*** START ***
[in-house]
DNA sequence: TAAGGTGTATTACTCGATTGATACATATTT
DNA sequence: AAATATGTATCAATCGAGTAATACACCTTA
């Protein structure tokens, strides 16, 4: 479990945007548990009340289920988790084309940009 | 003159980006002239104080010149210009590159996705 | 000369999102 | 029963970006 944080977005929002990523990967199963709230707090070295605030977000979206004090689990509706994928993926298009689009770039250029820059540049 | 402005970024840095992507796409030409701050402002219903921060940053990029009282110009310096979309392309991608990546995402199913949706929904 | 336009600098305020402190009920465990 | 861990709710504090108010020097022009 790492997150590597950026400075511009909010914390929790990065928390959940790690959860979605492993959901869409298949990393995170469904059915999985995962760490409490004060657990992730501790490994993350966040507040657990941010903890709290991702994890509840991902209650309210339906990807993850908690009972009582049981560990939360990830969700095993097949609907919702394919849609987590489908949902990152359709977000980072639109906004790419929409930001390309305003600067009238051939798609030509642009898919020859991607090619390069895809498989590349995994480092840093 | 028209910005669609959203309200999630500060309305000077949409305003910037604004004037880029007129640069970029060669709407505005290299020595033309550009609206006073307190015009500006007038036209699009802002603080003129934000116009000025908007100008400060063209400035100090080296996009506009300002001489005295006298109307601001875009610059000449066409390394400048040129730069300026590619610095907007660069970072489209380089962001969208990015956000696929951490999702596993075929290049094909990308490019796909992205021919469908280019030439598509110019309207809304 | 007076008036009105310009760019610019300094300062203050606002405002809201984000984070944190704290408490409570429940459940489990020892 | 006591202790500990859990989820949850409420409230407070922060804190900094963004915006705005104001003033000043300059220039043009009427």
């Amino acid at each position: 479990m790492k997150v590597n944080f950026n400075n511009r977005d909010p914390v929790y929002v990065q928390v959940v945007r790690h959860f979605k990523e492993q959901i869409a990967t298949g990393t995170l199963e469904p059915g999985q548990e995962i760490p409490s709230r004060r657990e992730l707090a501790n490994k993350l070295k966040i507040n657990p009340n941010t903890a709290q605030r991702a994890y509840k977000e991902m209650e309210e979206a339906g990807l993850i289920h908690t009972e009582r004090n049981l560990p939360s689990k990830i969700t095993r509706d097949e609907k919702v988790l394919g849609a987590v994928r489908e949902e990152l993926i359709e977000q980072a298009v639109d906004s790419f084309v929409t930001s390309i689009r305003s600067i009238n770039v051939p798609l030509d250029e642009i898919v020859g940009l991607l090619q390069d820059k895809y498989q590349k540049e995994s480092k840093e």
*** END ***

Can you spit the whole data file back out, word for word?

[in-house]
DNA sequence: TAAGGTGTATTACTCGATTGATACATATTT
DNA sequence: AAATATGTATCAATCGAGTAATACACCTTA
């Protein structure tokens, strides 16, 4: 479990945007548990009340289920988790084309940009 | 003159980006002239104080010149210009590159996705 | 000369999102 | 029963970006 944080977005929002990523990967199963709230707090070295605030977000979206004090689990509706994928993926298009689009770039250029820059540049 | 402005970024840095992507796409030409701050402002219903921060940053990029009282110009310096979309392309991608990546995402199913949706929904 | 336009600098305020402190009920465990 | 861990709710504090108010020097022009 790492997150590597950026400075511009909010914390929790990065928390959940790690959860979605492993959901869409298949990393995170469904059915999985995962760490409490004060657990992730501790490994993350966040507040657990941010903890709290991702994890509840991902209650309210339906990807993850908690009972009582049981560990939360990830969700095993097949609907919702394919849609987590489908949902990152359709977000980072639109906004790419929409930001390309305003600067009238051939798609030509642009898919020859991607090619390069895809498989590349995994480092840093 | 028209910005669609959203309200999630500060309305000077949409305003910037604004004037880029007129640069970029060669709407505005290299020595033309550009609206006073307190015009500006007038036209699009802002603080003129934000116009000025908007100008400060063209400035100090080296996009506009300002001489005295006298109307601001875009610059000449066409390394400048040129730069300026590619610095907007660069970072489209380089962001969208990015956000696929951490999702596993075929290049094909990308490019796909992205021919469908280019030439598509110019309207809304 | 007076008036009105310009760019610019300094300062203050606002405002809201984000984070944190704290408490409570429940459940489990020892 | 006591202790500990859990989820949850409420409230407070922060804190900094963004915006705005104001003033000043300059220039043009009427």
């Amino acid at each position: 479990m790492k997150v590597n944080f950026n400075n511009r977005d909010p914390v929790y929002v990065q928390v959940v945007r790690h959860f979605k990523e492993q959901i869409a990967t298949g990393t995170l199963e469904p059915g999985q548990e995962i760490p409490s709230r004060r657990e992730l707090a501790n490994k993350l070295k966040i507040n657990p009340n941010t903890a709290q605030r991702a994890y509840k977000e991902m209650e309210e979206a339906g990807l993850i289920h908690t009972e009582r004090n049981l560990p939360s689990k990830i969700t095993r509706d097949e609907k919702v988790l394919g849609a987590v994928r489908e949902e990152l993926i359709e977000q980072a298009v639109d906004s790419f084309v929409t930001s390309i689009r305003s600067i009238n770039v051939p798609l030509d250029e642009i898919v020859g940009l991607l090619q390069d820059k895809y498989q590349k540049e995994s480092k840093e």